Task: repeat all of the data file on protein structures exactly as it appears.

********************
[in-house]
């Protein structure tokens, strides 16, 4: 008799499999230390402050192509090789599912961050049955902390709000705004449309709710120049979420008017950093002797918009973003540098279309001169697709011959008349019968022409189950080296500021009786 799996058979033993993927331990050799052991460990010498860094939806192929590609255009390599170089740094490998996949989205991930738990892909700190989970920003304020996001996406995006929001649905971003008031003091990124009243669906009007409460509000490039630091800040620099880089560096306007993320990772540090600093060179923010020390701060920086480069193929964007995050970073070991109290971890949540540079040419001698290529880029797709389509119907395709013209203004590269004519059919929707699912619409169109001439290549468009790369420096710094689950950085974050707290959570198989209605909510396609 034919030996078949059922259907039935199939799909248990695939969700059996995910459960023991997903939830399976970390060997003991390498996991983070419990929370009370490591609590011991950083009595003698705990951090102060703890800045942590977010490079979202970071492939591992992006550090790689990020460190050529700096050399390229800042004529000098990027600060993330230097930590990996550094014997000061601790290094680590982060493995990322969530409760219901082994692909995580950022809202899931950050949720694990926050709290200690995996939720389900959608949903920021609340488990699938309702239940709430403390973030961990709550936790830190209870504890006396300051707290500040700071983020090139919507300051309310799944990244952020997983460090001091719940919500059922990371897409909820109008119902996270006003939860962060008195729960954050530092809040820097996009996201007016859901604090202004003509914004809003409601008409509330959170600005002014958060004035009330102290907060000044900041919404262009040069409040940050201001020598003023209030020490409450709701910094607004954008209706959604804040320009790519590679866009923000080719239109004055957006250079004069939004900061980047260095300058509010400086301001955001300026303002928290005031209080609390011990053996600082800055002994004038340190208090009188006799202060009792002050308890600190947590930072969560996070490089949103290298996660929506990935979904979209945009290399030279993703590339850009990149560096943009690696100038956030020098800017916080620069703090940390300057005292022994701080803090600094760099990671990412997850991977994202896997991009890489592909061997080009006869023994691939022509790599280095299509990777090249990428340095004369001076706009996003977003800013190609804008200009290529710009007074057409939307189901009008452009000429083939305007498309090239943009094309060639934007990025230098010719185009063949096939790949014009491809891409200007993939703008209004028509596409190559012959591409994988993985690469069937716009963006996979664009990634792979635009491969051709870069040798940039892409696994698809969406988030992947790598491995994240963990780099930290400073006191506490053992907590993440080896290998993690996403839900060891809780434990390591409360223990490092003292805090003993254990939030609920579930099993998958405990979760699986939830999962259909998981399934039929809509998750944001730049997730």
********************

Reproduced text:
[in-house]
């Protein structure tokens, strides 16, 4: 008799499999230390402050192509090789599912961050049955902390709000705004449309709710120049979420008017950093002797918009973003540098279309001169697709011959008349019968022409189950080296500021009786 799996058979033993993927331990050799052991460990010498860094939806192929590609255009390599170089740094490998996949989205991930738990892909700190989970920003304020996001996406995006929001649905971003008031003091990124009243669906009007409460509000490039630091800040620099880089560096306007993320990772540090600093060179923010020390701060920086480069193929964007995050970073070991109290971890949540540079040419001698290529880029797709389509119907395709013209203004590269004519059919929707699912619409169109001439290549468009790369420096710094689950950085974050707290959570198989209605909510396609 034919030996078949059922259907039935199939799909248990695939969700059996995910459960023991997903939830399976970390060997003991390498996991983070419990929370009370490591609590011991950083009595003698705990951090102060703890800045942590977010490079979202970071492939591992992006550090790689990020460190050529700096050399390229800042004529000098990027600060993330230097930590990996550094014997000061601790290094680590982060493995990322969530409760219901082994692909995580950022809202899931950050949720694990926050709290200690995996939720389900959608949903920021609340488990699938309702239940709430403390973030961990709550936790830190209870504890006396300051707290500040700071983020090139919507300051309310799944990244952020997983460090001091719940919500059922990371897409909820109008119902996270006003939860962060008195729960954050530092809040820097996009996201007016859901604090202004003509914004809003409601008409509330959170600005002014958060004035009330102290907060000044900041919404262009040069409040940050201001020598003023209030020490409450709701910094607004954008209706959604804040320009790519590679866009923000080719239109004055957006250079004069939004900061980047260095300058509010400086301001955001300026303002928290005031209080609390011990053996600082800055002994004038340190208090009188006799202060009792002050308890600190947590930072969560996070490089949103290298996660929506990935979904979209945009290399030279993703590339850009990149560096943009690696100038956030020098800017916080620069703090940390300057005292022994701080803090600094760099990671990412997850991977994202896997991009890489592909061997080009006869023994691939022509790599280095299509990777090249990428340095004369001076706009996003977003800013190609804008200009290529710009007074057409939307189901009008452009000429083939305007498309090239943009094309060639934007990025230098010719185009063949096939790949014009491809891409200007993939703008209004028509596409190559012959591409994988993985690469069937716009963006996979664009990634792979635009491969051709870069040798940039892409696994698809969406988030992947790598491995994240963990780099930290400073006191506490053992907590993440080896290998993690996403839900060891809780434990390591409360223990490092003292805090003993254990939030609920579930099993998958405990979760699986939830999962259909998981399934039929809509998750944001730049997730």